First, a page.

Christian Morisak on starting his 6-figure digital nomad lifestyle [Interview 16]
I had a major full circle moment a few months ago here in Kuala Lumpur, Malaysia, during a catch up with my friend Christian Morisak (or Moreyh as he's known by friends).
We met back when I was living in Chiang Mai, Thailand, in the fall of 2015, on a hike with a social meetup group. I remember Moreyh and I talking about what brought us both to Thailand. He was taking time off from his 9-5 in Austria to do the online business and travel the world stuff. At the time, he'd just launched an ebook website, and it was only making him a few bucks if I recall correctly. (He's come a long way since then).
Moreyh was the first person to tell me about a city called 'KL.' I thought he was saying "Kale," and I actually Googled where is Kale in Southeast Asia? Judge me if you must.
A few months later, Moreyh and I were both visiting KL (Kuala Lumpur) at the same time — it was my first time here and I had no idea what to expect. Luckily, friends of a friend of a friend invited me out, and let's just say they gave me a warm (wine-filled) welcome to their country. I was straight up, mouth-wide-open knocked out in my Uber after that night's shenanigans, but Moreyh made sure I made it back to my hostel safe and sound. For that, I'll forever appreciate him.
A year and some change after that introduction to KL, this city became my new home! (Wild, because it still feels like yesterday that this 'Kale' place wasn't even a blip on my radar.) And Moreyh, who went on to continue hopping all over the globe, made his way back here as well. I met up with him and his lovely girlfriend for dinner, where we caught up on everything we've been up to since that December '15 night.
Morey's come up is definitely inspiring — how do 4 hour work weeks and impromptu holidays to Greece sound to you? ... Like goals, right? Yeahhhh. So let's get into how this lifestyle came about; below, Moreyh shares about finding his sweet spot in online entrepreneurship, becoming a world traveling digital nomad, and why he's actually ready to stop traveling so much:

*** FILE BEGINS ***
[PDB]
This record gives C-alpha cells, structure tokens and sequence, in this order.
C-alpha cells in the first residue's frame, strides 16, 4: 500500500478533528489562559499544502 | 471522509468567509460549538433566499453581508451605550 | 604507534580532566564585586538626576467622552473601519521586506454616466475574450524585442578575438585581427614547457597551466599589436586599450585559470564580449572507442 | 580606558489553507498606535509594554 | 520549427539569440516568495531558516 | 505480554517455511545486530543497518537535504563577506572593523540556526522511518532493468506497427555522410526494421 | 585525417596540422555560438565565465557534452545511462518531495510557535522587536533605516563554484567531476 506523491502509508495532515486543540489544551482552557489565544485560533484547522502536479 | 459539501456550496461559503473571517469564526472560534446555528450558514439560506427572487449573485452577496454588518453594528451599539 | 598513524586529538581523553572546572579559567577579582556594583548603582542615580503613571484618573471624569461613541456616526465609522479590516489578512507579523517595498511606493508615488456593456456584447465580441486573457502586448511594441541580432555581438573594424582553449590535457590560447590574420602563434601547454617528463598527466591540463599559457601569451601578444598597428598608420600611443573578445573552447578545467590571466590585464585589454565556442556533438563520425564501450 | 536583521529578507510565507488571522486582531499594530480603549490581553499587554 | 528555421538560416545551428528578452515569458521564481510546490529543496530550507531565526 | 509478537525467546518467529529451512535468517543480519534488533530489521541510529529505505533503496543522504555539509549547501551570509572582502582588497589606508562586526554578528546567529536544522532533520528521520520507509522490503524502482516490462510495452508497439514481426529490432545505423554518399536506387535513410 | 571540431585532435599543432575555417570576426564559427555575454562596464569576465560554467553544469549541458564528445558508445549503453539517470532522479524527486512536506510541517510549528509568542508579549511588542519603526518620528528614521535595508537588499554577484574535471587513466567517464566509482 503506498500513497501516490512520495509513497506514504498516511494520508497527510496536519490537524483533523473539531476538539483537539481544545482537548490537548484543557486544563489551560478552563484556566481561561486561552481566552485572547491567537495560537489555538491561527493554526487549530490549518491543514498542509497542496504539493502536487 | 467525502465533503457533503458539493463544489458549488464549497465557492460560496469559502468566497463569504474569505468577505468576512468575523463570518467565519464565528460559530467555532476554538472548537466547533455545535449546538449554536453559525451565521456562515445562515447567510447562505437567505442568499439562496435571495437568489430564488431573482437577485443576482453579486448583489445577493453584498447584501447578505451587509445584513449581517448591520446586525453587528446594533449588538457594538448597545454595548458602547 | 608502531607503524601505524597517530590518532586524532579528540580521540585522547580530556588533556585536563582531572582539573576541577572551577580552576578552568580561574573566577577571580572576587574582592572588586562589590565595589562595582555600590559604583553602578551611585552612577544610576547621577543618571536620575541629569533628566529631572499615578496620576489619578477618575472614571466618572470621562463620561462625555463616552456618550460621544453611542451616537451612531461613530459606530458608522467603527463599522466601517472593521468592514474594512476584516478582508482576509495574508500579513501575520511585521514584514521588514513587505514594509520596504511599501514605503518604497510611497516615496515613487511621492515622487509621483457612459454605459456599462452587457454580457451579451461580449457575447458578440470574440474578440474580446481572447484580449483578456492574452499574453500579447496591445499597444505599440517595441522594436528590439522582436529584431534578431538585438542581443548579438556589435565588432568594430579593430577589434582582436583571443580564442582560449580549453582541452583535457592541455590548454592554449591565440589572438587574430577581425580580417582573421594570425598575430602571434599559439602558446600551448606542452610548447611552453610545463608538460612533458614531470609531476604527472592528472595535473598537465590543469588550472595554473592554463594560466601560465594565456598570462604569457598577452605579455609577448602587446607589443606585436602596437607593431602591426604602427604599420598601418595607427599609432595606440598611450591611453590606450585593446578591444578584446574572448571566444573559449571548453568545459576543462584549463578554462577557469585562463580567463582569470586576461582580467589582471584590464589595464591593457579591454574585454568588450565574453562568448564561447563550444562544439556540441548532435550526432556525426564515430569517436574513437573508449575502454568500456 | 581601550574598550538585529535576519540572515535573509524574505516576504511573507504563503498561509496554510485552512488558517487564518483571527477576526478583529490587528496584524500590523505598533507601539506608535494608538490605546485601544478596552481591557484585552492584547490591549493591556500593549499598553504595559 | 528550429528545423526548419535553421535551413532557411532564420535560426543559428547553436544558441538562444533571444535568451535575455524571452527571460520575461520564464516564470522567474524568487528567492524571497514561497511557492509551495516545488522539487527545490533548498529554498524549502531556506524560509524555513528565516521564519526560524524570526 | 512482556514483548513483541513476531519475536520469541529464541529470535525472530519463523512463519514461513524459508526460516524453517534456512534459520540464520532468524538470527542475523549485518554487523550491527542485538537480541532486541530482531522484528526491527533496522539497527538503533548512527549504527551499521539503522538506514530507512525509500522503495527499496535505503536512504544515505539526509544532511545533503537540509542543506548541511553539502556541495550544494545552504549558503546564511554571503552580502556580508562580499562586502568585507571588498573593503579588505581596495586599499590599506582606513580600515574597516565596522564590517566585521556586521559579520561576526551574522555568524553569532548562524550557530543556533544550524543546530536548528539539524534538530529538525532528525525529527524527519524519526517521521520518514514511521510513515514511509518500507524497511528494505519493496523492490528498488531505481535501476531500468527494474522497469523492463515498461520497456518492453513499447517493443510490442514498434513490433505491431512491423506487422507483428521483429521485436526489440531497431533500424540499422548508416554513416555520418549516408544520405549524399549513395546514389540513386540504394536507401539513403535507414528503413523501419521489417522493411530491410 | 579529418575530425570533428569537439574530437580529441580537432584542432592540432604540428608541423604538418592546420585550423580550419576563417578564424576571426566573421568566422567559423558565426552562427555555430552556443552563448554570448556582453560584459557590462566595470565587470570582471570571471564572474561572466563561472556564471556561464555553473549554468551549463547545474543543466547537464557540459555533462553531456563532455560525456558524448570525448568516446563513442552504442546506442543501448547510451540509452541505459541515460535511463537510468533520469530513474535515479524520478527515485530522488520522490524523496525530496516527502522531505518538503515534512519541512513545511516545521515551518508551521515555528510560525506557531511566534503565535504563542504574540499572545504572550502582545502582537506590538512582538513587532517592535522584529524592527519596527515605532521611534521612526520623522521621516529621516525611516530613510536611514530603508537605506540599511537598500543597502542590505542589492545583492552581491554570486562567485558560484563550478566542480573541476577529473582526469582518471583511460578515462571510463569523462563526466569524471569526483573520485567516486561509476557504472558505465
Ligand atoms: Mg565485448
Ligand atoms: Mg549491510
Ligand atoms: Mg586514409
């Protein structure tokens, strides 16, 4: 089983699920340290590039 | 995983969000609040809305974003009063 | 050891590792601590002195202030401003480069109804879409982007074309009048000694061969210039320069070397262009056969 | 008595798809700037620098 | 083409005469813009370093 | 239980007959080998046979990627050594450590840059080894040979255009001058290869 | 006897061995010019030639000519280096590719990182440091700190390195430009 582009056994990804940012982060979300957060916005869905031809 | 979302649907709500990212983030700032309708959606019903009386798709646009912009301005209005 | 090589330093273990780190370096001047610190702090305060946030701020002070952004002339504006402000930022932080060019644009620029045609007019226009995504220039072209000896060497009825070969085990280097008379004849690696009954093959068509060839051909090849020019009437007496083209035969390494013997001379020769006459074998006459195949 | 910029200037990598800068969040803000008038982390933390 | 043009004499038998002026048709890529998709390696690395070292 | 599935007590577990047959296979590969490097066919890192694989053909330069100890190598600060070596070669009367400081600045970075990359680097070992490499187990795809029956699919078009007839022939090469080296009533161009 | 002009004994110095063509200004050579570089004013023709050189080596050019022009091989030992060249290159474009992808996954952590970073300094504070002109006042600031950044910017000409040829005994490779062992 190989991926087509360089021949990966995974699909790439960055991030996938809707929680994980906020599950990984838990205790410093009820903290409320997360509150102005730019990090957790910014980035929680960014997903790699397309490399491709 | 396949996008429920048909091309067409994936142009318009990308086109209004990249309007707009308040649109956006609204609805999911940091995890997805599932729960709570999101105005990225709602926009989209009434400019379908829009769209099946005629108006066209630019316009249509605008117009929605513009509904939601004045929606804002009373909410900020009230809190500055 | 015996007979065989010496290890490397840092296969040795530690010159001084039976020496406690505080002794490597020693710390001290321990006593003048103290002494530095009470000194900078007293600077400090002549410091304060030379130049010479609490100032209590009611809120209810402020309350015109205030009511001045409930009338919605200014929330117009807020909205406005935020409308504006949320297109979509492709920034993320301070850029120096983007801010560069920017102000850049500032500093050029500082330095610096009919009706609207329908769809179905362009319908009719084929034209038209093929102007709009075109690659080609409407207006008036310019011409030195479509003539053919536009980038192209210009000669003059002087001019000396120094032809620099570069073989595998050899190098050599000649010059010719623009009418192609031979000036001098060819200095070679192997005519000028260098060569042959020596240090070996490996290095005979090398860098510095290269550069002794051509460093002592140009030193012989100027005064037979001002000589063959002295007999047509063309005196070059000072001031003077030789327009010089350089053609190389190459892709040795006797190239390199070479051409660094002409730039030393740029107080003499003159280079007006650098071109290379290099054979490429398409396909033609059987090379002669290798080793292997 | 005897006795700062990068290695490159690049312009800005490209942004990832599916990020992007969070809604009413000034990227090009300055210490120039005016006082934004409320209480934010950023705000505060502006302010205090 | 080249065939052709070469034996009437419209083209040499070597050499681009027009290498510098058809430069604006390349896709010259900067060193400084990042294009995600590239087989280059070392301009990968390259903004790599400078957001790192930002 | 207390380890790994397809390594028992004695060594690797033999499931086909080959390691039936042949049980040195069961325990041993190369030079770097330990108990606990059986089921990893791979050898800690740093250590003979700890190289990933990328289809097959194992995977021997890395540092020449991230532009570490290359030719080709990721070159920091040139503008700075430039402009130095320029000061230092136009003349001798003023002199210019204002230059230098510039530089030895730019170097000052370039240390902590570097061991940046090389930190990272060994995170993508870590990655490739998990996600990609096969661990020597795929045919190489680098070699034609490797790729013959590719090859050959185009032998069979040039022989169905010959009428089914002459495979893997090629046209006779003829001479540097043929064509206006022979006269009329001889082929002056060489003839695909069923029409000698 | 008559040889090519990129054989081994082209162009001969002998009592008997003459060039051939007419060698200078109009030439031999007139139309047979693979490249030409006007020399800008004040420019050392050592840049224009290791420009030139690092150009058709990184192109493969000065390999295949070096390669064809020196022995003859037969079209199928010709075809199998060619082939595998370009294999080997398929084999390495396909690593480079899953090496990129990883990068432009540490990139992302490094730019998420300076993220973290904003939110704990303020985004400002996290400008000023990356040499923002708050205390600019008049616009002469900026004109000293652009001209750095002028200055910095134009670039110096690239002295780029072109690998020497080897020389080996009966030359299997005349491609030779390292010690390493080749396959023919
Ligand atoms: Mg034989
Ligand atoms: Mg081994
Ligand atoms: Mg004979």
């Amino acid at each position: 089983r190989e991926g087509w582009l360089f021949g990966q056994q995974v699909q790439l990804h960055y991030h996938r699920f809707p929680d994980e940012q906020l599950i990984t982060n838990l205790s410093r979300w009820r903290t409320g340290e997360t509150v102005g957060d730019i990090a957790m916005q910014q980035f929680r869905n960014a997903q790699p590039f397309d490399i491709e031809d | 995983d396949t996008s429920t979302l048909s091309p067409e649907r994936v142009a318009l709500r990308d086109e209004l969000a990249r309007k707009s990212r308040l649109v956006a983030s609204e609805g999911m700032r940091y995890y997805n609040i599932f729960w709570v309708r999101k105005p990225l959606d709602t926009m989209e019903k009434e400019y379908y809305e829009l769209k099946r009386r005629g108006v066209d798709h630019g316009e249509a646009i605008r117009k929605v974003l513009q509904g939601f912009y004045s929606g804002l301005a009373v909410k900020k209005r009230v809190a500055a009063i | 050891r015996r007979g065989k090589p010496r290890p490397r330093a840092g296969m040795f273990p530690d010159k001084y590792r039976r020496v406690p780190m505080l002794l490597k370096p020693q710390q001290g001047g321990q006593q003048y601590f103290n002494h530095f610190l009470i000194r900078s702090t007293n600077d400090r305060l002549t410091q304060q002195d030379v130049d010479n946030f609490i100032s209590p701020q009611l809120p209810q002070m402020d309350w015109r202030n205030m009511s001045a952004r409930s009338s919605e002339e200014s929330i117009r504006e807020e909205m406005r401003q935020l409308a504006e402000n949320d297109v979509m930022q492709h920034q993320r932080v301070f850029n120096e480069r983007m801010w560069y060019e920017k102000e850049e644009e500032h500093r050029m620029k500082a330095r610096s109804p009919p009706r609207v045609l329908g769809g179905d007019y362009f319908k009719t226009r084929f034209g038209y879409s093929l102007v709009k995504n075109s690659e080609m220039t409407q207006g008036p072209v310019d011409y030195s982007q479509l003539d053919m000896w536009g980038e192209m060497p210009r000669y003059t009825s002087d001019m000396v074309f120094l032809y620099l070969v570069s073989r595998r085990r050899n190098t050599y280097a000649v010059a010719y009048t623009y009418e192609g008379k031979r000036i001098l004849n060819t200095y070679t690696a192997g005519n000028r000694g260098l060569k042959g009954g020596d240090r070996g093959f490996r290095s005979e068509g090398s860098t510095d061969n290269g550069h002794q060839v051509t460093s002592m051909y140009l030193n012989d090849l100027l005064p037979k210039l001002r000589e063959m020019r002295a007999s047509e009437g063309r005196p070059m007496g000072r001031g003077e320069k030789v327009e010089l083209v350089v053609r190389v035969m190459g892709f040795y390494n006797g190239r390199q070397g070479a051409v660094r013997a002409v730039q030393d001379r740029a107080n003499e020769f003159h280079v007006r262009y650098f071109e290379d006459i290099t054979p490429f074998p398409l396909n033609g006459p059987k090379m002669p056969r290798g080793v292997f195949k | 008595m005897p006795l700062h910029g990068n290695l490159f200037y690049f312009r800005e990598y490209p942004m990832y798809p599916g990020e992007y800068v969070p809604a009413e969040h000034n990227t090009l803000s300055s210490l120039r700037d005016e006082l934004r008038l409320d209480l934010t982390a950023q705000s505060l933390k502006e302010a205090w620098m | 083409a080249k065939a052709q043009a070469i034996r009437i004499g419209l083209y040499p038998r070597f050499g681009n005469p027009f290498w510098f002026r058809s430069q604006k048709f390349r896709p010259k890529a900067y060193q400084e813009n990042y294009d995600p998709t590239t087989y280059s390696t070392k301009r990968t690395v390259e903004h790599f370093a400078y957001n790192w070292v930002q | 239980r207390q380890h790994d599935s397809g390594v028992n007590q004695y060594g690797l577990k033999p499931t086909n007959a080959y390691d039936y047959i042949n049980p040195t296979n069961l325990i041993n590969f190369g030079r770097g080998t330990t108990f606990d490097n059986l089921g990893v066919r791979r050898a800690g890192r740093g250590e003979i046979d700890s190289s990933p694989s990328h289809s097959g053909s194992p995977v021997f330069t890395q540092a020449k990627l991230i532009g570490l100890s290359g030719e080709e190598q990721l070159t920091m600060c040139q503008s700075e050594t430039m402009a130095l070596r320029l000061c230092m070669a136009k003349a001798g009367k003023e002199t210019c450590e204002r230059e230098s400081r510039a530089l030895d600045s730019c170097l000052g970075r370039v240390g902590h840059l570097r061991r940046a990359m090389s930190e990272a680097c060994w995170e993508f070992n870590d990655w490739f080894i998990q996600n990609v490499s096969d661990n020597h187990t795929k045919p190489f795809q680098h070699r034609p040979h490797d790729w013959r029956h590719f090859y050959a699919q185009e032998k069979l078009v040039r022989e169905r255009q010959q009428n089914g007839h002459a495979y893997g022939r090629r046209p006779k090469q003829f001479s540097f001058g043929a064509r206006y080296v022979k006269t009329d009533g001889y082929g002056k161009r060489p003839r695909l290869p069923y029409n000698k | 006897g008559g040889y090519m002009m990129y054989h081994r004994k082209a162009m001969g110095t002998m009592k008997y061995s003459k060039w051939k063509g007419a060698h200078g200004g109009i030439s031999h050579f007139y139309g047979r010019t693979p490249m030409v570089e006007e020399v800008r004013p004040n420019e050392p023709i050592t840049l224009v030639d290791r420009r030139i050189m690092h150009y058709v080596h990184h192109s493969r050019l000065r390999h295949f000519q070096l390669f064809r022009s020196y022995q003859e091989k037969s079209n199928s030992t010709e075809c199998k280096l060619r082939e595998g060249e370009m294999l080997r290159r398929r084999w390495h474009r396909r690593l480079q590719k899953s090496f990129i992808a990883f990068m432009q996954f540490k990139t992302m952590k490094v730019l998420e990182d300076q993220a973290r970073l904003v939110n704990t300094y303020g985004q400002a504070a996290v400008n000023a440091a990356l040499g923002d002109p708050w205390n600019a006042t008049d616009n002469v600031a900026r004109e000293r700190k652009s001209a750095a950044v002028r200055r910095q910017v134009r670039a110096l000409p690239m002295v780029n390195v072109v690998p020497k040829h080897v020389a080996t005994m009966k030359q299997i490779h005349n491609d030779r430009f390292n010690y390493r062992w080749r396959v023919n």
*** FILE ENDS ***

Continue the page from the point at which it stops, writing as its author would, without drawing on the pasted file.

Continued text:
KW: In 1 minute or less, what’s your story? How long have you been a location-independent entrepreneur, what kind of business do you run, and why’d you start?
CM: Ever since finishing my apprenticeship when I was 19, I wanted to start my own business, but I could never pull it off properly. July 2015, I decided to take a sabbatical year from my old job in SEO (search engine optimization) and go travel to Asia.
During this year, I mostly worked and travelled a bit on the side. I went all-in, worked my ass off, and met lots of people who already made a good living with their online businesses. By meeting those people I really got inspired and this making-money-online thing became more real to me.
During this first year I tried a couple things, like affiliate and Google Adsense websites, doing SEO consultation. Started some cooperations with other people I met and so on. It took me about 1 year to be able to make a living with about $1,500/month, and it felt real good.
My main business right now is Vapospy, which I started for the German market and expanded afterwards to a few more countries. It's a basic price comparison and reviews website for vaporizer products. I started it in the beginning of 2016 and have since grown it to a 6-figure-business, monetised mainly via affiliate commissions.